Add a raincoat to your hiking pack, because monsoon season officially kicks off today, June 15th. And, this year, the National Weather Service is predicting Phoenix will have above average rainfall.
Phoenix Monsoon Season: June 15th – Sept. 30th
The Phoenix monsoon season is officially set from June 15th until September 30th. Although, as always, it’s up to Mother Nature to determine when she decides to make her presence known.
For hikers and photographers, the monsoon brings a bit of relief from the hot dry heat, amazing sunset views and flashing lightening shows. It is a time where true adventure can be found on any Phoenix hiking trail.
Oh! And, did I mention the waterfalls?
Waterfalls after Monsoon Storms
The monsoon season brings heavy rains and floods. Which also translates into numerous waterfalls along the Phoenix hiking trails. It’s typically best to decide to hike after the storm is over and hike somewhere close, before the water all evaporates.
Any trail that has a canyon has a chance of having waterfalls.
Hikes with Waterfalls
Dangers of Monsoon Season
Although the Phoenix monsoon season is an exciting time, it also is a dangerous time.
Check the weather before planning on hiking. Monsoon storms can quickly appear seemingly out of nowhere. If you see lighting or gray skies forming, it’s best to find a safe place or head down the mountain.
It’s also important, (especially for your backpackers) to stay away from big canyons, where flash floods can occur. If you are in a place where flash floods are occurring, do your best to get to higher ground.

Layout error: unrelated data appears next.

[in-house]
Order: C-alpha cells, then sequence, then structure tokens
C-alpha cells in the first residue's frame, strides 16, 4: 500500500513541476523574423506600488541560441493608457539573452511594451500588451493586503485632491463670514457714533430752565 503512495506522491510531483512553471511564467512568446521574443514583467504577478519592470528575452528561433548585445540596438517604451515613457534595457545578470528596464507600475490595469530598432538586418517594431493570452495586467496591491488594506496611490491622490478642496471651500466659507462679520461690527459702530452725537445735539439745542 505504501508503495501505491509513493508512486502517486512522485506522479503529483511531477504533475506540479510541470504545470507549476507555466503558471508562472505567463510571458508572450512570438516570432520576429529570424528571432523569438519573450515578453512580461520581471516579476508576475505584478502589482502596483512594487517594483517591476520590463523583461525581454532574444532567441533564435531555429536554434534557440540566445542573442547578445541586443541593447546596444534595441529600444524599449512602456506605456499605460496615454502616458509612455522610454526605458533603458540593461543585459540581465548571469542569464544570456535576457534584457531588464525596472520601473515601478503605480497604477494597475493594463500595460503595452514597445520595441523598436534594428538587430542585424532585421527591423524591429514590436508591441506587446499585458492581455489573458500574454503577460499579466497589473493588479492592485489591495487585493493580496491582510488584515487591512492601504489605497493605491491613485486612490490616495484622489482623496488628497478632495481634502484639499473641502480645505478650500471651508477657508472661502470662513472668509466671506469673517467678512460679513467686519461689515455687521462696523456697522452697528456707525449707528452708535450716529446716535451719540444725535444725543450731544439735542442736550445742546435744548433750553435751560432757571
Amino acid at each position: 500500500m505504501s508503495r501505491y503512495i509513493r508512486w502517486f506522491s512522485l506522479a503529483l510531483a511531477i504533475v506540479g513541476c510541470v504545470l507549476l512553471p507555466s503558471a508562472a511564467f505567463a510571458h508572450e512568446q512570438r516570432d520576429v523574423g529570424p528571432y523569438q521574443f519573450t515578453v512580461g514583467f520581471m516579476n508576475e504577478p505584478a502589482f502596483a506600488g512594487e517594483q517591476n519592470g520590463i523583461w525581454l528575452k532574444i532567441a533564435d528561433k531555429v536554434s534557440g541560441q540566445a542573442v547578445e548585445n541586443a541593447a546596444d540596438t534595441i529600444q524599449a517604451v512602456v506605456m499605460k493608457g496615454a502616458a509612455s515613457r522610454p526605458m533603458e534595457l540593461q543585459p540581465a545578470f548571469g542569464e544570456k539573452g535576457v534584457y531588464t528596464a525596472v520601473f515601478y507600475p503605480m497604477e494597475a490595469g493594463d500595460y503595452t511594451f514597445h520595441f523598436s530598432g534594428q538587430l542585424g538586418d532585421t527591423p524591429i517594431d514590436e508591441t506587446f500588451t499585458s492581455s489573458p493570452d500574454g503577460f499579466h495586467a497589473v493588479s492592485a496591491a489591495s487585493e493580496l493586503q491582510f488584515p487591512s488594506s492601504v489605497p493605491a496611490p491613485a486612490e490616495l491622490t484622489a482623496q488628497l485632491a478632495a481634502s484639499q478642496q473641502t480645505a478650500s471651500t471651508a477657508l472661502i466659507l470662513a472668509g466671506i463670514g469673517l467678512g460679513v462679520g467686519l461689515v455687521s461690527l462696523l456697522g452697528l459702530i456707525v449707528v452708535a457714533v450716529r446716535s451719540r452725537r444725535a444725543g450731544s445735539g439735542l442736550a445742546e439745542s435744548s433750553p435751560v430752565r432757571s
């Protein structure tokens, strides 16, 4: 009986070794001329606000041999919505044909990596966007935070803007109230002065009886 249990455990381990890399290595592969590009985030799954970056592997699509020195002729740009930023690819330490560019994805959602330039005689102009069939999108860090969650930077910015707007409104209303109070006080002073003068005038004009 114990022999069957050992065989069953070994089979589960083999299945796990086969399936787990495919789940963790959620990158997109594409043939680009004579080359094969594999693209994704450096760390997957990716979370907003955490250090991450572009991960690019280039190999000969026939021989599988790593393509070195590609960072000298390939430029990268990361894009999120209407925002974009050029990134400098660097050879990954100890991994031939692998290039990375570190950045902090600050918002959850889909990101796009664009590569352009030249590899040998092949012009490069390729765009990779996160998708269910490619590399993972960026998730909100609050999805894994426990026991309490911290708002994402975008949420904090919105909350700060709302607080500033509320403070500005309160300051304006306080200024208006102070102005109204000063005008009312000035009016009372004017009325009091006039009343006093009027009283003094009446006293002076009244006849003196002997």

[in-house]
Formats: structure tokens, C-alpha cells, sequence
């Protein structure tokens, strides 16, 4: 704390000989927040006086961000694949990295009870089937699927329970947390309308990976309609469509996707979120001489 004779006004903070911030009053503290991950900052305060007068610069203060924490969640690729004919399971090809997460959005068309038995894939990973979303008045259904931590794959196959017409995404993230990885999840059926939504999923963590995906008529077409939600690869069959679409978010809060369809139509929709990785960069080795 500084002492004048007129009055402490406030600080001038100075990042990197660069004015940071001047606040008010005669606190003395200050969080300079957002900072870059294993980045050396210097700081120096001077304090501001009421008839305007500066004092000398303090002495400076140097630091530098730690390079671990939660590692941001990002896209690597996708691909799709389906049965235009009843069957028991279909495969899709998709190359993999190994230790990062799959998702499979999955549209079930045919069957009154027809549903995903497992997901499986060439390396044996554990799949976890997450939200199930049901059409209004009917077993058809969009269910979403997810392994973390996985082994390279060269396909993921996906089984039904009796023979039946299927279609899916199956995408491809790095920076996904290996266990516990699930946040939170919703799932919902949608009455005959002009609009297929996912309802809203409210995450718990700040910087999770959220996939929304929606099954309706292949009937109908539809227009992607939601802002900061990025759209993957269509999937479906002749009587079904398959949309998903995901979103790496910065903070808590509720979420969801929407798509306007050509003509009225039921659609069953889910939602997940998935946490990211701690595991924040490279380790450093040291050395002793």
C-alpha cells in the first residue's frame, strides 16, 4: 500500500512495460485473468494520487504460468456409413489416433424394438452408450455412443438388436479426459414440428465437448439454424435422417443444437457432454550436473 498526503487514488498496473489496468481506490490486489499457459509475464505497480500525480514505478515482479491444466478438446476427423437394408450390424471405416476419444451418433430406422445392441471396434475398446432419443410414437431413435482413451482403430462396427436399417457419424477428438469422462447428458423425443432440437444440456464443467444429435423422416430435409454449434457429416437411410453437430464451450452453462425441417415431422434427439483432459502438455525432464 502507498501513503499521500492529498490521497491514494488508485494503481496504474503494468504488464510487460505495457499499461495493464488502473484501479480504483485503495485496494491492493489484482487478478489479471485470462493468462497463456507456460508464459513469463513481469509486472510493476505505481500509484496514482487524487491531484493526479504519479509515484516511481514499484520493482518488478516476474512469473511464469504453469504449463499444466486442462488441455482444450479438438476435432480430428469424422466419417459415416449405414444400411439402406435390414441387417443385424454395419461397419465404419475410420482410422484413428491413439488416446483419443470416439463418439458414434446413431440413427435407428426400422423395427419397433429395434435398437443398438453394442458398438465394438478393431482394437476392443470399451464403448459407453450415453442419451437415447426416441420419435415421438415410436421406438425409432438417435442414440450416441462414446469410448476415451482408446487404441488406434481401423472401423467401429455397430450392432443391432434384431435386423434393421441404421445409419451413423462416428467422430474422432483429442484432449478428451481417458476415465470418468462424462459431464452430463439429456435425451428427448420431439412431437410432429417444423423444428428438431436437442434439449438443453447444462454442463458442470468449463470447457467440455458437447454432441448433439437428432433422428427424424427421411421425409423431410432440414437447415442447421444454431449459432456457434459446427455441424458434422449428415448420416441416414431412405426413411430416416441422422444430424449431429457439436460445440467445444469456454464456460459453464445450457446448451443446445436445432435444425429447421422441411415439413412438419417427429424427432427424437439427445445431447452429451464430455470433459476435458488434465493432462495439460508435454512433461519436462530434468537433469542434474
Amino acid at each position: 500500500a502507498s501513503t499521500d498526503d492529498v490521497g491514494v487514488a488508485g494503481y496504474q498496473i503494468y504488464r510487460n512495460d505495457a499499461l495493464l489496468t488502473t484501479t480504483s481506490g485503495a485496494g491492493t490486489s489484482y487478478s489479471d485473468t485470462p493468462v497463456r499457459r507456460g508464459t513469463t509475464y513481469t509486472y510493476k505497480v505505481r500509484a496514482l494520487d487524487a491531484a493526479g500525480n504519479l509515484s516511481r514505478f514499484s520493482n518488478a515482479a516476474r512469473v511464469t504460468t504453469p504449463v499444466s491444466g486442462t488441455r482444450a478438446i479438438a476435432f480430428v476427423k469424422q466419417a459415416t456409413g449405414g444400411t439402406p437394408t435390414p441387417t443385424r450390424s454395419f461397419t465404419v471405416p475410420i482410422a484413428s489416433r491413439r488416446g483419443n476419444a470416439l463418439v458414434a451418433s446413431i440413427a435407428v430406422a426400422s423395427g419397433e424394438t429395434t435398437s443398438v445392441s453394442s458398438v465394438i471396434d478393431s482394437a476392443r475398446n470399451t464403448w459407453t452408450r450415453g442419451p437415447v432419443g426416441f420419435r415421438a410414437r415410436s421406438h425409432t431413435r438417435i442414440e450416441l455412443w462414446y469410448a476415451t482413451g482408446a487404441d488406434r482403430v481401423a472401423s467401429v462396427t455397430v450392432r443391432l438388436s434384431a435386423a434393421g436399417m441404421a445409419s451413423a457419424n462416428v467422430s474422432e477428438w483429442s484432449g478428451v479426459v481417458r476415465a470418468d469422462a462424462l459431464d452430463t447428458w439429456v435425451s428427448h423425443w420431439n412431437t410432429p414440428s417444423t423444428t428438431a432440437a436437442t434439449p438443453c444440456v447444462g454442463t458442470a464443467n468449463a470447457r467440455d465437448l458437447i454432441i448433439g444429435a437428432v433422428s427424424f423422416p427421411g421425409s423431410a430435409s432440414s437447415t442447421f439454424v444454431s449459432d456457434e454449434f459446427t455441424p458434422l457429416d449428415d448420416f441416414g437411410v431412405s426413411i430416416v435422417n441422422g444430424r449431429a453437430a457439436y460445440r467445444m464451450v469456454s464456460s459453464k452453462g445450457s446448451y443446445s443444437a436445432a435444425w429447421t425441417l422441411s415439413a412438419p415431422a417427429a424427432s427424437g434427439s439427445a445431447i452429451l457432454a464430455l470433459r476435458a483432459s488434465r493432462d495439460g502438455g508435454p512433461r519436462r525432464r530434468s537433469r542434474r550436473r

Road Safety During Phoenix Monsoon Season
If driving and you come across a flooded area, the best thing to do is to turn around.
Do Not Attempt to Drive Through a Flooded Section of Road
While, it may appear shallow the currents in these flooded area can easily take your car away. If you are in a car while the water is rising, get out and seek higher ground.
What To Do If Hiking in a Dust Storm?
If you are caught in a dust storm while hiking, seek shelter. A big boulder or area where you can protect your body will work. If there is no area, stay put in one place and do not move.
If possible, try to cover your face and eyes while the dust is flying around.
What To Do if Driving Through a Dust Storm?
According to the Arizona Emergency Information Network, pull off the road in a safe area and put the car in park.
Turn off your lights (headlights and brake lights) and remain buckled up in your car until the storm passes
Enjoy the Show
Now, that you know how to stay safe during a monsoon storm, enjoy the epic show that Mother Nature is displaying.
This a great time to witness the Phoenix desert truly come alive.